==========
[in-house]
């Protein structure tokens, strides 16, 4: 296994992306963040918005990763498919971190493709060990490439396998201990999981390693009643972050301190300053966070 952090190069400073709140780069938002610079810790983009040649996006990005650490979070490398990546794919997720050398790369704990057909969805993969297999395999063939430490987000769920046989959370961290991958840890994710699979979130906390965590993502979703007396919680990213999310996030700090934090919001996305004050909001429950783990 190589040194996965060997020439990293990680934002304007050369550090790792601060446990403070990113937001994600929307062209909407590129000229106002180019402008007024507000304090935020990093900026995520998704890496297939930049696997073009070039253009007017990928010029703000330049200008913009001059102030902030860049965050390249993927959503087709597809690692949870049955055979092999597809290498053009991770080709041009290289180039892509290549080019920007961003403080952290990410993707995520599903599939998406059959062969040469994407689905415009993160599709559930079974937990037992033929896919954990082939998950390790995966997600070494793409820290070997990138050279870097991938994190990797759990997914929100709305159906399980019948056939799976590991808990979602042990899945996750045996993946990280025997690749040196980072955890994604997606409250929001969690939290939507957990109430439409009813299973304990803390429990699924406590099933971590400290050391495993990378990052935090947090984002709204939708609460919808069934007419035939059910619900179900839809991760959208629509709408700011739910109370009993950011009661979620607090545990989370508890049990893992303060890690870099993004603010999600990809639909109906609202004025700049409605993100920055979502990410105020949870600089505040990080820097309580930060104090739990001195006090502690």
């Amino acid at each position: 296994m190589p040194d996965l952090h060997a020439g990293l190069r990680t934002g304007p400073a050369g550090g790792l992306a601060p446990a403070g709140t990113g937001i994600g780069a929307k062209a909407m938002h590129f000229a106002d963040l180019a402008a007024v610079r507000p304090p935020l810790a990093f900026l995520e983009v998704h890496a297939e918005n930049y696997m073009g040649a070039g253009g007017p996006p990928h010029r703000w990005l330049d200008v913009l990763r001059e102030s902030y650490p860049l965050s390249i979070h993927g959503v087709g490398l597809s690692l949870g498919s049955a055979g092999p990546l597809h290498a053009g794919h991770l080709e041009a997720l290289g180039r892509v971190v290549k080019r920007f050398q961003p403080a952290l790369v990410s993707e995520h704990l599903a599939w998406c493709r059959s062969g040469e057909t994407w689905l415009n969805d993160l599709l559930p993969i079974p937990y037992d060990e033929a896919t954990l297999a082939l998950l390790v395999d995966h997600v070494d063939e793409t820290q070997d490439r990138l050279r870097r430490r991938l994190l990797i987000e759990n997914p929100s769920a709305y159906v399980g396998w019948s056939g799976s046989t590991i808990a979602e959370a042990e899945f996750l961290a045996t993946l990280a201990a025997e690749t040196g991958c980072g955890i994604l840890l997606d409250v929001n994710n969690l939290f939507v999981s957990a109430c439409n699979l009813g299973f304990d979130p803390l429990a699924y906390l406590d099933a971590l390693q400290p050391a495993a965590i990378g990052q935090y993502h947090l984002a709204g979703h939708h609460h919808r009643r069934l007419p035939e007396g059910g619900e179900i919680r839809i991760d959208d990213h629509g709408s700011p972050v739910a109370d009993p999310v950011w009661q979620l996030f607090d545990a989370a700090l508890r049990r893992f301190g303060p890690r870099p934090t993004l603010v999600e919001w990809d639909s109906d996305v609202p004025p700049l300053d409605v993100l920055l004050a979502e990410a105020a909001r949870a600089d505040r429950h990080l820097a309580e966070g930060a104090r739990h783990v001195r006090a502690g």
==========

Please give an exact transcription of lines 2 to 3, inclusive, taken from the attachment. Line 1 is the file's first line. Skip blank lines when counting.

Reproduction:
């Protein structure tokens, strides 16, 4: 296994992306963040918005990763498919971190493709060990490439396998201990999981390693009643972050301190300053966070 952090190069400073709140780069938002610079810790983009040649996006990005650490979070490398990546794919997720050398790369704990057909969805993969297999395999063939430490987000769920046989959370961290991958840890994710699979979130906390965590993502979703007396919680990213999310996030700090934090919001996305004050909001429950783990 190589040194996965060997020439990293990680934002304007050369550090790792601060446990403070990113937001994600929307062209909407590129000229106002180019402008007024507000304090935020990093900026995520998704890496297939930049696997073009070039253009007017990928010029703000330049200008913009001059102030902030860049965050390249993927959503087709597809690692949870049955055979092999597809290498053009991770080709041009290289180039892509290549080019920007961003403080952290990410993707995520599903599939998406059959062969040469994407689905415009993160599709559930079974937990037992033929896919954990082939998950390790995966997600070494793409820290070997990138050279870097991938994190990797759990997914929100709305159906399980019948056939799976590991808990979602042990899945996750045996993946990280025997690749040196980072955890994604997606409250929001969690939290939507957990109430439409009813299973304990803390429990699924406590099933971590400290050391495993990378990052935090947090984002709204939708609460919808069934007419035939059910619900179900839809991760959208629509709408700011739910109370009993950011009661979620607090545990989370508890049990893992303060890690870099993004603010999600990809639909109906609202004025700049409605993100920055979502990410105020949870600089505040990080820097309580930060104090739990001195006090502690």
């Amino acid at each position: 296994m190589p040194d996965l952090h060997a020439g990293l190069r990680t934002g304007p400073a050369g550090g790792l992306a601060p446990a403070g709140t990113g937001i994600g780069a929307k062209a909407m938002h590129f000229a106002d963040l180019a402008a007024v610079r507000p304090p935020l810790a990093f900026l995520e983009v998704h890496a297939e918005n930049y696997m073009g040649a070039g253009g007017p996006p990928h010029r703000w990005l330049d200008v913009l990763r001059e102030s902030y650490p860049l965050s390249i979070h993927g959503v087709g490398l597809s690692l949870g498919s049955a055979g092999p990546l597809h290498a053009g794919h991770l080709e041009a997720l290289g180039r892509v971190v290549k080019r920007f050398q961003p403080a952290l790369v990410s993707e995520h704990l599903a599939w998406c493709r059959s062969g040469e057909t994407w689905l415009n969805d993160l599709l559930p993969i079974p937990y037992d060990e033929a896919t954990l297999a082939l998950l390790v395999d995966h997600v070494d063939e793409t820290q070997d490439r990138l050279r870097r430490r991938l994190l990797i987000e759990n997914p929100s769920a709305y159906v399980g396998w019948s056939g799976s046989t590991i808990a979602e959370a042990e899945f996750l961290a045996t993946l990280a201990a025997e690749t040196g991958c980072g955890i994604l840890l997606d409250v929001n994710n969690l939290f939507v999981s957990a109430c439409n699979l009813g299973f304990d979130p803390l429990a699924y906390l406590d099933a971590l390693q400290p050391a495993a965590i990378g990052q935090y993502h947090l984002a709204g979703h939708h609460h919808r009643r069934l007419p035939e007396g059910g619900e179900i919680r839809i991760d959208d990213h629509g709408s700011p972050v739910a109370d009993p999310v950011w009661q979620l996030f607090d545990a989370a700090l508890r049990r893992f301190g303060p890690r870099p934090t993004l603010v999600e919001w990809d639909s109906d996305v609202p004025p700049l300053d409605v993100l920055l004050a979502e990410a105020a909001r949870a600089d505040r429950h990080l820097a309580e966070g930060a104090r739990h783990v001195r006090a502690g």